For organic micropollutants (typically hydrocarbons and chlorinated hydrocarbons), the distribution coefficient can be estimated by multiplying a known Koc value, which is calculated in the lab as the organic carbon-water distribution coefficient, by the fraction of organic carbon in the soil. The following is a table of  Koc values for some hydrocarbons (From Appelo and Postma, 1996), and a calculator for determining the Kd value based upon the fraction of organic carbon in the soil (foc).

 Compound log Koc 3-methyl choanthrene 6.09 Dibenz[a,h]anthracene 6.22 7,12-dimethylbenz[a]anthracene 5.35 Tetracene 5.81 9-methylantracene 4.71 Pyrene 4.83 Penanthrene 4.08 Anthracene 4.20 Naphthalene 2.94 Benzene 1.78 1,2-dichloroethane 1.51 1,1,2,2-tetrachloroethane 1.90 1,1,1-tricholorethane 2.25 Tetrachloroethylene 2.56 Lindane 3.30 Atrazine 2.33 Propazine 2.56 Simazine 2.13 Trietazine 2.74 Ipazine 3.22 Cyanazine 2.26 Carbaryl 2.36 Carboturan 1.46 Chlorpropham 2.77 Malathion 3.25 Parathion 3.68 Methylparathion 3.71 Chlorpyrifos 4.13 Diuron 2.60 Fenuron 1.43 Linuron 2.91 Monolinuron 2.30 Monuron 2.00 Flometuron 2.24

Distribution Coefficient Calculator for Organic Micropollutants

Kd can be estimated by the following equation:

Kd = Koc x foc
where:
foc = fraction of organic carbon in soil (as %)
Koc = octonol water partitioning coefficient

log Koc

foc

Kd:

The following is an example calculation for the distribution coefficient (from Appelo and Postma, 1996).

Given: log Koc = 3.30 (Lindane)

foc = 0.3%

Calculation:

Kd = 103.3 x 0.3/100

Kd = 1995.26 x 0.003

Kd = 5.98

As mentioned previously, the distribution coefficient is an important part of the retardation coefficient calculation. Retardation coefficients are often used to determine the location of a plume, based upon groundwater velocity.  There are also field methods of determining the location of a plume, such as the use of the Solinst Interface meter.

References

Appelo, C.A.J., and Postma, D. (1996). Geochemistry, Groundwater and Pollution. Published by A.A. Balkema, Brookfield, VT.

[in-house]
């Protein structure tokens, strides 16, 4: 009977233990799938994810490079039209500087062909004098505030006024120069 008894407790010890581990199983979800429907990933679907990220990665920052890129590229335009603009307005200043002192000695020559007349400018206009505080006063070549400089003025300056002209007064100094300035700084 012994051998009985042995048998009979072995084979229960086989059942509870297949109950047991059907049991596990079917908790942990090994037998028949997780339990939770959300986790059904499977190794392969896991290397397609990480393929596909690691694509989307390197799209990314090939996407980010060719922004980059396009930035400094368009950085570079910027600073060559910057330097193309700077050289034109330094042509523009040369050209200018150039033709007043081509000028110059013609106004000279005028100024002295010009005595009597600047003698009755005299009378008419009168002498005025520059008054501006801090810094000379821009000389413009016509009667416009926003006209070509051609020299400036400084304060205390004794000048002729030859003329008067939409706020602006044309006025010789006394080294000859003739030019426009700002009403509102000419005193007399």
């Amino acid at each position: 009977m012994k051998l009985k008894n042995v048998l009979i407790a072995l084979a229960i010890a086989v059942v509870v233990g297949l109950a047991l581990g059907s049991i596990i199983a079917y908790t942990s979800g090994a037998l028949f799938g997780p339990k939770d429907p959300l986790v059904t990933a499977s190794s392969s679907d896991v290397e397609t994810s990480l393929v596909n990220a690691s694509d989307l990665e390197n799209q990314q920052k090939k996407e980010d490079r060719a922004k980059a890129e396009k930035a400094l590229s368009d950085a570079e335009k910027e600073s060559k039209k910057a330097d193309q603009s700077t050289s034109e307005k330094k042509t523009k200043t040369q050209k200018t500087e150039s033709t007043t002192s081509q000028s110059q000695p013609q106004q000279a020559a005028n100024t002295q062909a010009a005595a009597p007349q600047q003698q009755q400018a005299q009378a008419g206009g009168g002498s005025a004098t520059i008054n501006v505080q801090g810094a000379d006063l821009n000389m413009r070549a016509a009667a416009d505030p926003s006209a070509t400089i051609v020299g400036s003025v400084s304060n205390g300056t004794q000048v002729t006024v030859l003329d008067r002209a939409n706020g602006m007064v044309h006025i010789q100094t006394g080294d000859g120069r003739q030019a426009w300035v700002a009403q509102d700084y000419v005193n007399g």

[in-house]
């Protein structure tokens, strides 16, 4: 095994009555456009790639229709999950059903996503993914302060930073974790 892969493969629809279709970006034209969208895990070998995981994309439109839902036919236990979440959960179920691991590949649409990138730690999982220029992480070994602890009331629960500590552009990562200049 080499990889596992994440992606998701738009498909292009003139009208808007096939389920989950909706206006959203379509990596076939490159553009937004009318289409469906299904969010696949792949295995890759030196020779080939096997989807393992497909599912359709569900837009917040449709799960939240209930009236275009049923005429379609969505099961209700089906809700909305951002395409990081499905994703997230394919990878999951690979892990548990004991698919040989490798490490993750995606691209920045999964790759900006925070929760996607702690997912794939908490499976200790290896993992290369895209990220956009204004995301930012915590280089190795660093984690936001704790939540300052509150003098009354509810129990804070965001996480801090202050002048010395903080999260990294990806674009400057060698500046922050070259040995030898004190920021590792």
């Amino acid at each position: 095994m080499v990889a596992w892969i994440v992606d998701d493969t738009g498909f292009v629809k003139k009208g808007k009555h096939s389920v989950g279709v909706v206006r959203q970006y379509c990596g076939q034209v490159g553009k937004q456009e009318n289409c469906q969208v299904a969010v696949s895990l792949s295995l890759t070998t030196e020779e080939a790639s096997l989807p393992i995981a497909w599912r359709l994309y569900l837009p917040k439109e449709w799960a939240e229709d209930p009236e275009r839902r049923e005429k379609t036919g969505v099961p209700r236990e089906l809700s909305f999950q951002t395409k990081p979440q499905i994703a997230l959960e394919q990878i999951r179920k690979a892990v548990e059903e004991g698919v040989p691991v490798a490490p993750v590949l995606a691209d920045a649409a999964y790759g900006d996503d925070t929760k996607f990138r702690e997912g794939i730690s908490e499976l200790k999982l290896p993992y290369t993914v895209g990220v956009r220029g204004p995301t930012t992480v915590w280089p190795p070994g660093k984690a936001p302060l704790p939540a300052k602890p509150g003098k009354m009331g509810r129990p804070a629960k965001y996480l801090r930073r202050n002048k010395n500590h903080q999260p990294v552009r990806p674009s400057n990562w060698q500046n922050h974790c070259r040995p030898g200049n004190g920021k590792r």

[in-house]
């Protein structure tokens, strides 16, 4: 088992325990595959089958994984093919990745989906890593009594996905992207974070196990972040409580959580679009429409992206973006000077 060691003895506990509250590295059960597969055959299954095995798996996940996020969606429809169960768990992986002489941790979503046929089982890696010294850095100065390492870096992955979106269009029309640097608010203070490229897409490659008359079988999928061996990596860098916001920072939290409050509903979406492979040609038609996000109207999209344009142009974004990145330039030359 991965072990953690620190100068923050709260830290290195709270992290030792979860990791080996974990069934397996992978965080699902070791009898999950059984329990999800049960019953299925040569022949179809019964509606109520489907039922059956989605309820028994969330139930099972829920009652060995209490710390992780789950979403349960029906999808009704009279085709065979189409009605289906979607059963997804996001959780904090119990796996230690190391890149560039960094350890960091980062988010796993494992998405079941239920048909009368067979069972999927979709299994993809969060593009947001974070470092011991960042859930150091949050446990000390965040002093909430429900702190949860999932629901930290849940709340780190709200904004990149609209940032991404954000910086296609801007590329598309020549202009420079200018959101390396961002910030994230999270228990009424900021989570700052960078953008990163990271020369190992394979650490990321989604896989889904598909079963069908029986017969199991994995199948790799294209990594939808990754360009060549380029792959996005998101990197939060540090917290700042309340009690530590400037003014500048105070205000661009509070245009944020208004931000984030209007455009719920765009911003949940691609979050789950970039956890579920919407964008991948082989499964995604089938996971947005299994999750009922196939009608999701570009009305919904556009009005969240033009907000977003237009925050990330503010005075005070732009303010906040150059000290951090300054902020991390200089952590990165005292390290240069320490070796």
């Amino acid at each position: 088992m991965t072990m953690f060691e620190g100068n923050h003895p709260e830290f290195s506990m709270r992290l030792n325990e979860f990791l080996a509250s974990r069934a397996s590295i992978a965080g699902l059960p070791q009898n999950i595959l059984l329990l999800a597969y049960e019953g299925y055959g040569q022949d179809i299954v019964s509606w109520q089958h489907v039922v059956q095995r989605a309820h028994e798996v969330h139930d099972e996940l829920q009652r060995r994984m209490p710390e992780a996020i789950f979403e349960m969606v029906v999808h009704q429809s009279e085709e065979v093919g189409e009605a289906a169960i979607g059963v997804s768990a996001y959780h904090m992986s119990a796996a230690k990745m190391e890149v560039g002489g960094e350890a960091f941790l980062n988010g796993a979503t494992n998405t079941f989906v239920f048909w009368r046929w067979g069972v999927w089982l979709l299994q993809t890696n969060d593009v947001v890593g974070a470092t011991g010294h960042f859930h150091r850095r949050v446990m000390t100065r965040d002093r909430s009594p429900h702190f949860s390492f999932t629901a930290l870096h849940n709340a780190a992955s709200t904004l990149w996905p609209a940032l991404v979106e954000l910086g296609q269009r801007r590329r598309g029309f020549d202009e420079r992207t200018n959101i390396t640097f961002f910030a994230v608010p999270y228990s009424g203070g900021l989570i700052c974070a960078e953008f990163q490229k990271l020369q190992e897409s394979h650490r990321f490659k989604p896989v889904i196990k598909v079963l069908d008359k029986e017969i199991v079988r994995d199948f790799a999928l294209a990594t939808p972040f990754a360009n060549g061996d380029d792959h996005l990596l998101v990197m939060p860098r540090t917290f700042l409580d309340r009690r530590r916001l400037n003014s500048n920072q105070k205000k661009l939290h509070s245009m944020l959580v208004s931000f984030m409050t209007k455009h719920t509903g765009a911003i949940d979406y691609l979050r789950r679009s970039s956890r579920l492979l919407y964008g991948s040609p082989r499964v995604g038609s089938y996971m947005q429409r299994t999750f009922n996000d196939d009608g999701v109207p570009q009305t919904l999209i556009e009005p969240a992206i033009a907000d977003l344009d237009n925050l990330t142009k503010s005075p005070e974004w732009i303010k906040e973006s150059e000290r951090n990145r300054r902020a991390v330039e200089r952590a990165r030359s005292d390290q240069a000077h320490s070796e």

Drever, J.I. (2002). The Geochemistry of Natural Waters; Third Edition. Published by Prentice-Hall, Inc. Englewood Cliffs, NJ.

Fetter, C.W. (1994). Applied Hydrogeology; Third Edition.  Published by Prentice-Hall, Inc. , Englewood Cliffs, NJ.

Langmuir, D. (1997). Aqueous Environmental Geochemistry. Published by Prentice-Hall, Inc., Englewood Cliffs, NJ.

Zhu, C. and Anderson, G. (2002). Environmental Applications of Geochemical Modeling. Published by Cambridge University Press, New York, NY.

Solinst Interface Meter

The Solinst Oil/Water Interface Meters give accurate measurements of product level and the thickness in wells and tanks. Determination of both floating non-aqueous liquids (LNAPL) and sinking non-aqueous liquids (DNAPL) is quick and easy. The Model 122 Interface Meter has been approved by the Canadian Standards Association (CSA) for use in explosive environments.

How does the Solinst Interface Meter work?

To detect liquids, Solinst Interface Meters use an infra-red beam and detector. When the probe enters a liquid the beam is refracted away from the detector which activates an audible tone and light. If the liquid is a non-conductive oil/product the signals are steady. If the liquid is water, the conductivity of the water completes a conductive circuit. This overrides the intra-red circuit and the tone and light are intermittent.

Both sensors use exactly the same zero point giving accuracy as good as 1/100' or 1mm. The circuits are powered by 2 standard 9V batteries (one for the Mini) which are housed in easy access drawers on the faceplate of the reel.

What are the Main Features of the Solinst Interface Meter?

 Designed for rugged field use Tape uses stranded stainless steel conductors for strength Rugged, free-standing reel with carrying handle 5/8" (16mm) diameter 122/P1 probe Easy access batteries; minimum 120 hours for life Sensor accuracy to 1/100' or 1 mm Clear signals Automatic shut-off after 10 minutes Inexpensive, simple repairs Lengths from 50-1500' (15-450 m) Carrying bag and Tape Guide included